It must have come as a surprise to many librarians preparing to face hordes of children at work that “no one goes to libraries” but that’s what BBC Breakfast presenter Charlie Stayt said on a brief item on public libraries on Friday.  This item included Alan Gibbons and Tim Coates slagging off (what passes for) national libraries policy, with Tim demanding Mr Vaizey resign and Alan point out that libraries are successful in other countries but have been left to shrivel and die here.  Tim also went on to claim that amalgamating all London library services would save so much money that budgets could be cut by two-fifths with no ill effect, which seems (how to put this politely?) unlikely and probably not all that helpful to the libraries in question. Interestingly, the BBC claimed that Ed Vaizey was not available for comment.  As soon as I tweeted this, Ed (who has suddenly started responding to library campaigners on Twitter after years of silence) replied that he was available for comment but the BBC never asked him.  To be honest, though, simply having a new minister without a radical change of stance (e.g. an actual willingness to intervene – not something likely from any Conservative politician) will not change much, however much one has a quarrel with Mr Vaizey.

The debate was of course inspired by the abysmal news from Birmingham about a library service which is now so cash starved it cannot buy new books nor, apparently, do basic maintenance. This has led to libraries across the country being seen as charity basket cases by some observers, with one website suggesting that gift magazine subscriptions are given to the poor things.  Whoopee doo. Let’s make this clear, during the Summer of all times, public libraries should be being seen as the wonderful enablers that they are, allowing all to be part of the community and to contribute to that community. They should not be seen as the equivalent to the disadvantaged that we should be blooming well be funded enough to help, not to be just equated with. Future generations will look back to this short-lived insanity and wonder what happened.  Let us hope that this period is brief enough that some libraries survive so that any such observers will realise the enormity of the tragedy of the current times.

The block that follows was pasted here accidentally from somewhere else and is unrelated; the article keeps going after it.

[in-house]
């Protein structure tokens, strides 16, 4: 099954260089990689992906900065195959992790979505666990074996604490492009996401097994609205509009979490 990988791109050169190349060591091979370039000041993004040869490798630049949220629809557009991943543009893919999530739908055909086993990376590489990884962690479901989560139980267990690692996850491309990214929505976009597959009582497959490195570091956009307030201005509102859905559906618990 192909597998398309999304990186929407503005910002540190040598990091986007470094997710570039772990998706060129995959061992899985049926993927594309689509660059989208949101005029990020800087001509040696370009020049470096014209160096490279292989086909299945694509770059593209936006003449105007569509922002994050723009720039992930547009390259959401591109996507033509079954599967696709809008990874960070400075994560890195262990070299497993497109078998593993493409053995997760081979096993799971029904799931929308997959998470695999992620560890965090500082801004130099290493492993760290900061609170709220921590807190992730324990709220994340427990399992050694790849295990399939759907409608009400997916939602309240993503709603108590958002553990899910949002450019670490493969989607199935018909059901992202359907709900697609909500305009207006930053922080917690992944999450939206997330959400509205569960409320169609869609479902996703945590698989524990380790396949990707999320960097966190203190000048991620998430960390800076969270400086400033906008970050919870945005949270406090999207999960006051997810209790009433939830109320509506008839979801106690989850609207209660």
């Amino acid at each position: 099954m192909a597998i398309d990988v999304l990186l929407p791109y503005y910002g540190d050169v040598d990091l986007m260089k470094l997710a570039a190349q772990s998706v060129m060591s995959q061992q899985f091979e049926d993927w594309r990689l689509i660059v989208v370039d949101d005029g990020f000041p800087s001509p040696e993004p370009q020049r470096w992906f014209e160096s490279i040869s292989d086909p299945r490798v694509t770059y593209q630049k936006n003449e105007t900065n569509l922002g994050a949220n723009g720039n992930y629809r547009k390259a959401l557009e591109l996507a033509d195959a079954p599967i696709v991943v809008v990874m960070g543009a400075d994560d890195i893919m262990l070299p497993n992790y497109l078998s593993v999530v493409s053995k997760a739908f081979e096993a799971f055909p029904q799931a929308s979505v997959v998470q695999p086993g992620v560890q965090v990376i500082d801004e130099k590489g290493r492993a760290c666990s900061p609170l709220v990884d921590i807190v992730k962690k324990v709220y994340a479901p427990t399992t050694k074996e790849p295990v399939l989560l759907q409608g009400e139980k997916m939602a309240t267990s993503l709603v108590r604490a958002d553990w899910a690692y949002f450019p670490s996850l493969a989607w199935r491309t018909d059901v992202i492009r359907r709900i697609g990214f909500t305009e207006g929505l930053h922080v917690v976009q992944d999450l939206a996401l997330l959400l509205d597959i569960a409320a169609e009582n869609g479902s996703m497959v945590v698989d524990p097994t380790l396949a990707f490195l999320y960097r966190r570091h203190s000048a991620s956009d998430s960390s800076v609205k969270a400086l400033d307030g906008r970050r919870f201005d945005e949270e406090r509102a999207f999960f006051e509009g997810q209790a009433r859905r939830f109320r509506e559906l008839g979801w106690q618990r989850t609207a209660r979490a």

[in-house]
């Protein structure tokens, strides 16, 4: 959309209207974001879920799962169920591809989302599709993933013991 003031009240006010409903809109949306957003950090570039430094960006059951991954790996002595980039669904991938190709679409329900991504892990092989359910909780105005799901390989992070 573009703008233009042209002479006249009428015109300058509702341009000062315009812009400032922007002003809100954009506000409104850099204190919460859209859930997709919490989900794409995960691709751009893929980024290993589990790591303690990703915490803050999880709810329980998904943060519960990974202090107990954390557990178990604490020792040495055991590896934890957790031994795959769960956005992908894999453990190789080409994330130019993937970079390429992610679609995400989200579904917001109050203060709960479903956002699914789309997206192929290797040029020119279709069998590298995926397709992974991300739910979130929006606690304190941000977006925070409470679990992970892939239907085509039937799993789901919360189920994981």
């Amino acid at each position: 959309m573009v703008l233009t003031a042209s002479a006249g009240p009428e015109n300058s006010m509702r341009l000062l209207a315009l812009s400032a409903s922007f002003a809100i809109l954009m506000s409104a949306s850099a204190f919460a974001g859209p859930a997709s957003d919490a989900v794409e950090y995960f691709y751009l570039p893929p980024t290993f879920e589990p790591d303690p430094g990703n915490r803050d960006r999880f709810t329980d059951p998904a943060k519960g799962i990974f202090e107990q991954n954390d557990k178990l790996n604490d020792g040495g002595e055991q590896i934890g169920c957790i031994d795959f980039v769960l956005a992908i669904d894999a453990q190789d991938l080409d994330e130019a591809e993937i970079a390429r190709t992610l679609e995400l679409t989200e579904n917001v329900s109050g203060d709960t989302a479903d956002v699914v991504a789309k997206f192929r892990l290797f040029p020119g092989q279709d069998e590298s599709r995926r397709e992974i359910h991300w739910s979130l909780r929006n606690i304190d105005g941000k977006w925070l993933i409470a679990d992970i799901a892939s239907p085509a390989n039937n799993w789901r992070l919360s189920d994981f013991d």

Speaking Volumes

I’ve been asked by Carnegie UK Trust to highlight a survey they are doing of activities in public libraries.  Please complete if you can.

“Public libraries have a vital role to play in delivering on social, economic, cultural and education policy goals, all of which contribute to individual and community wellbeing. Our 2014 Speaking Volumes resource consists of a leaflet-poster and four databases of evidence that together demonstrate how libraries contribute to these four policy goals. They show the continuing relevance of public libraries, and their potential to contribute to many of the policy goals which governments are seeking to achieve. This year we are updating the information in our databases and are asking for your help to do so! So if you work in a library, please tell us about the activities that your library or library service runs by filling out the form below by 7 October 2015.”

National news

  • As someone who had no choice but to steal books when I was younger, I can’t believe how much the Tories are neglecting our libraries – Independent. “It’s always baffled me how much British governments neglect our libraries. That anyone, whatever their age, would be motivated enough to learn and educate themselves by going to a library to access books should only be applauded, rather than turned away just because their desire to learn is a luxury society can’t afford.” … Birmingham: “the library’s pathetic begging letter for books represents the damaging and disturbed ideology of austerity Britain just as much.”